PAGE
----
PHYSIOLOGICAL, GROWTH AND YIELD RESPONSE OF POTATO (Solanum tuberosum L.) TO HEAT STRESS
Keywords:Heat stress, Potato; Growth, Physiology, Yield, Quality
Climate change adversely affects crop production as the associated rising temperatures damage its physiology
and overall yield. Heat stress affects potato at various stages of growth, but sprout development and tuber initiation are
the most sensitive to high temperatures. It also affects the photosynthesis (especially PII) activity, thereby limiting the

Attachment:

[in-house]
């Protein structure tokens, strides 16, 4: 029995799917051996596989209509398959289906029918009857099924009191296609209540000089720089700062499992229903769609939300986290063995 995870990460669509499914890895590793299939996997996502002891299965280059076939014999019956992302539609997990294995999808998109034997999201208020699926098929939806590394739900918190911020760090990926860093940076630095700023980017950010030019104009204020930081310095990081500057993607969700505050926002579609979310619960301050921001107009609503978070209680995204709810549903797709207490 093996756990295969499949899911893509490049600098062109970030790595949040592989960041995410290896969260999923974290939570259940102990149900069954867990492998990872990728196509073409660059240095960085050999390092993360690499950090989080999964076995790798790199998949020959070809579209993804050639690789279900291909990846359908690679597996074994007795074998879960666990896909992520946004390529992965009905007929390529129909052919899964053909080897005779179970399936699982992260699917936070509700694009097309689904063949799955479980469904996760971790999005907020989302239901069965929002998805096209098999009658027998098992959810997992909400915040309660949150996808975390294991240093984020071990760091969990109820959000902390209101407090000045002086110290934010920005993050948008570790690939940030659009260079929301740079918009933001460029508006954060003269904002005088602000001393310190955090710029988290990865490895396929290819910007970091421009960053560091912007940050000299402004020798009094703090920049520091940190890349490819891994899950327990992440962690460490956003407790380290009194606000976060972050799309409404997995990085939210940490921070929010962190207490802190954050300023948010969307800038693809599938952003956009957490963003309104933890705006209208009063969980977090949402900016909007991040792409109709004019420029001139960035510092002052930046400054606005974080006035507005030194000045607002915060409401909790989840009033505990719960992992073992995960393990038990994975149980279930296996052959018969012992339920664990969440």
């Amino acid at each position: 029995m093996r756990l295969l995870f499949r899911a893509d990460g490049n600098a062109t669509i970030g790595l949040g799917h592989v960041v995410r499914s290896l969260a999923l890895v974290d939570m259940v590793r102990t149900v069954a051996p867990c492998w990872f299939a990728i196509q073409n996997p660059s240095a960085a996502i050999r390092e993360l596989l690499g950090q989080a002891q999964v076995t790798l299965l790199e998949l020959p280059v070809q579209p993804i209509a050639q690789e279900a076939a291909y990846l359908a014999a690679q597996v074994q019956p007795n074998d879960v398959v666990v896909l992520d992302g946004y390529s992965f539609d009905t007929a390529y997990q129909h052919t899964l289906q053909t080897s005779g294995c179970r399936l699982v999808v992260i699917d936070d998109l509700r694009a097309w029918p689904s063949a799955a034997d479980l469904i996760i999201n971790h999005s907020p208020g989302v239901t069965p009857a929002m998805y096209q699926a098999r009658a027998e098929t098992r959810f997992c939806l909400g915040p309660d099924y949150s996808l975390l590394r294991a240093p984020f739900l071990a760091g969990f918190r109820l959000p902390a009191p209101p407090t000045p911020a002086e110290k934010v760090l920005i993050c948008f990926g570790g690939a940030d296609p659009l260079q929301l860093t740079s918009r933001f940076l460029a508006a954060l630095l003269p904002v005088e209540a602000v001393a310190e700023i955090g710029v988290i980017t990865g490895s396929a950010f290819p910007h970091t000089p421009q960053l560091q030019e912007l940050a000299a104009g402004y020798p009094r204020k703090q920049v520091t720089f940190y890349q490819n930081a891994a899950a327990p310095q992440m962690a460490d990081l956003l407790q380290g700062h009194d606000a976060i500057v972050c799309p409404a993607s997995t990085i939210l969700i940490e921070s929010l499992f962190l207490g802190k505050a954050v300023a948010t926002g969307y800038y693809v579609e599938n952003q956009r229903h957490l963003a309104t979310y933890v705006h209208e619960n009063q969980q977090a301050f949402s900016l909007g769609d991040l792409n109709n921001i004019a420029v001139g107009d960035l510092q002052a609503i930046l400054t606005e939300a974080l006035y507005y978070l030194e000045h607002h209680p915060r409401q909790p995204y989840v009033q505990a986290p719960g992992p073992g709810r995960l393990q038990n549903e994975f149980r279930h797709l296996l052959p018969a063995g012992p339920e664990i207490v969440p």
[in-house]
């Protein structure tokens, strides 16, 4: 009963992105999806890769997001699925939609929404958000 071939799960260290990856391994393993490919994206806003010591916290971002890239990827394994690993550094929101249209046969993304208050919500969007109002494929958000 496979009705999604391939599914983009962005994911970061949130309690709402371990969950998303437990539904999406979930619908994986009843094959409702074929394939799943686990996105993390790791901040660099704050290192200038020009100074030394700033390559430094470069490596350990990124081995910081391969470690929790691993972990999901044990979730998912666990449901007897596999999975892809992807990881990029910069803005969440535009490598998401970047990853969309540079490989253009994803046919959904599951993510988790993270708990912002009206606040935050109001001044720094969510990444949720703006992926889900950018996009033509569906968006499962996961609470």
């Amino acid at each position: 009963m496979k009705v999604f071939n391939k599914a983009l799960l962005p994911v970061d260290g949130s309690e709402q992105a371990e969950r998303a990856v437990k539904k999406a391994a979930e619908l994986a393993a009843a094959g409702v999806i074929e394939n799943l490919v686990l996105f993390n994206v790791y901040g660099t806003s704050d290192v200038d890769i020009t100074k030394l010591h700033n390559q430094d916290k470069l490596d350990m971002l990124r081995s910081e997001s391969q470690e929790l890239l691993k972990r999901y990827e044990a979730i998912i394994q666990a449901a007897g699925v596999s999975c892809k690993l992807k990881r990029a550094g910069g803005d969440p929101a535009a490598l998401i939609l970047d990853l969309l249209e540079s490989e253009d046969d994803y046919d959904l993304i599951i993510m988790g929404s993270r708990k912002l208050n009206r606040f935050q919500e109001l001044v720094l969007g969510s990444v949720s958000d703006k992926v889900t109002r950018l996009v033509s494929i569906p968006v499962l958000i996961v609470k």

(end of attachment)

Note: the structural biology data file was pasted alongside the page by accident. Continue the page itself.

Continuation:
production and partitioning of assimilates to the sink (tuber). The night temperature is more critical for potato tuber
initiation and development. Tuber induction is best at 15°C, initiation at 22°C, and setting at 15°C. Yields are expected to
decline by 18–32% in the 2050s due to the effects of global warming on potato cultivation. In addition, heat stress impacts
quality resulting in physiological disorders. It also impairs the nutritive quality by boosting glycoalkoid levels in tubers,
making the tuber bitter to consume. Therefore, strategies must be developed to combat the impact of heat stress. Priority
strategic areas include the production of heat-tolerant potato genotypes by genetic engineering techniques such as screening,
selection, and breeding as well as exogenous applications of osmoprotectants and agronomic methods.
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